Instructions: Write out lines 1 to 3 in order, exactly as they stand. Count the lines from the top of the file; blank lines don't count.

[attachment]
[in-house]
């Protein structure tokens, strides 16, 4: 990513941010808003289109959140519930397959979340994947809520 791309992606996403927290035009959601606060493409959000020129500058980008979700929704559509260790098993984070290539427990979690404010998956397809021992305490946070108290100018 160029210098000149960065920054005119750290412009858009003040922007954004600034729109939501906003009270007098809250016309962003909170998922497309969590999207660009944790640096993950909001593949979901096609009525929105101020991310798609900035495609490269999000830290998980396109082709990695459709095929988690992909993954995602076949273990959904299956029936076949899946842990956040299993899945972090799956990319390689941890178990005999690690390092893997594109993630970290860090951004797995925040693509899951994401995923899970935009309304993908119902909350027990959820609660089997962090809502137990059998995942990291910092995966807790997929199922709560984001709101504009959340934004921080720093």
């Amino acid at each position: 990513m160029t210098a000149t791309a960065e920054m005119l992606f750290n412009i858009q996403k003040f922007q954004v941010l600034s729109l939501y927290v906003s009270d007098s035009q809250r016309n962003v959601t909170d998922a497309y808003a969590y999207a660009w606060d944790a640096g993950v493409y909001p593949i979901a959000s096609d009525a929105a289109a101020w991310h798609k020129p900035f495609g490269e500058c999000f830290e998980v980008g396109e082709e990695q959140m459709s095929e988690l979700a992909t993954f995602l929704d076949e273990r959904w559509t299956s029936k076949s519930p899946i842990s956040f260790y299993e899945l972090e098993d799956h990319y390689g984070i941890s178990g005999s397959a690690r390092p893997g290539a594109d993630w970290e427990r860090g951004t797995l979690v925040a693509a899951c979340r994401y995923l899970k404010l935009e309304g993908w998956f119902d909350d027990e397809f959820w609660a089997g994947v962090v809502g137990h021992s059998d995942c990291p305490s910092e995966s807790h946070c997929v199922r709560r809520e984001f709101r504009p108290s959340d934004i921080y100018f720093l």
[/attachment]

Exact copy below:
[in-house]
């Protein structure tokens, strides 16, 4: 990513941010808003289109959140519930397959979340994947809520 791309992606996403927290035009959601606060493409959000020129500058980008979700929704559509260790098993984070290539427990979690404010998956397809021992305490946070108290100018 160029210098000149960065920054005119750290412009858009003040922007954004600034729109939501906003009270007098809250016309962003909170998922497309969590999207660009944790640096993950909001593949979901096609009525929105101020991310798609900035495609490269999000830290998980396109082709990695459709095929988690992909993954995602076949273990959904299956029936076949899946842990956040299993899945972090799956990319390689941890178990005999690690390092893997594109993630970290860090951004797995925040693509899951994401995923899970935009309304993908119902909350027990959820609660089997962090809502137990059998995942990291910092995966807790997929199922709560984001709101504009959340934004921080720093």
């Amino acid at each position: 990513m160029t210098a000149t791309a960065e920054m005119l992606f750290n412009i858009q996403k003040f922007q954004v941010l600034s729109l939501y927290v906003s009270d007098s035009q809250r016309n962003v959601t909170d998922a497309y808003a969590y999207a660009w606060d944790a640096g993950v493409y909001p593949i979901a959000s096609d009525a929105a289109a101020w991310h798609k020129p900035f495609g490269e500058c999000f830290e998980v980008g396109e082709e990695q959140m459709s095929e988690l979700a992909t993954f995602l929704d076949e273990r959904w559509t299956s029936k076949s519930p899946i842990s956040f260790y299993e899945l972090e098993d799956h990319y390689g984070i941890s178990g005999s397959a690690r390092p893997g290539a594109d993630w970290e427990r860090g951004t797995l979690v925040a693509a899951c979340r994401y995923l899970k404010l935009e309304g993908w998956f119902d909350d027990e397809f959820w609660a089997g994947v962090v809502g137990h021992s059998d995942c990291p305490s910092e995966s807790h946070c997929v199922r709560r809520e984001f709101r504009p108290s959340d934004i921080y100018f720093l």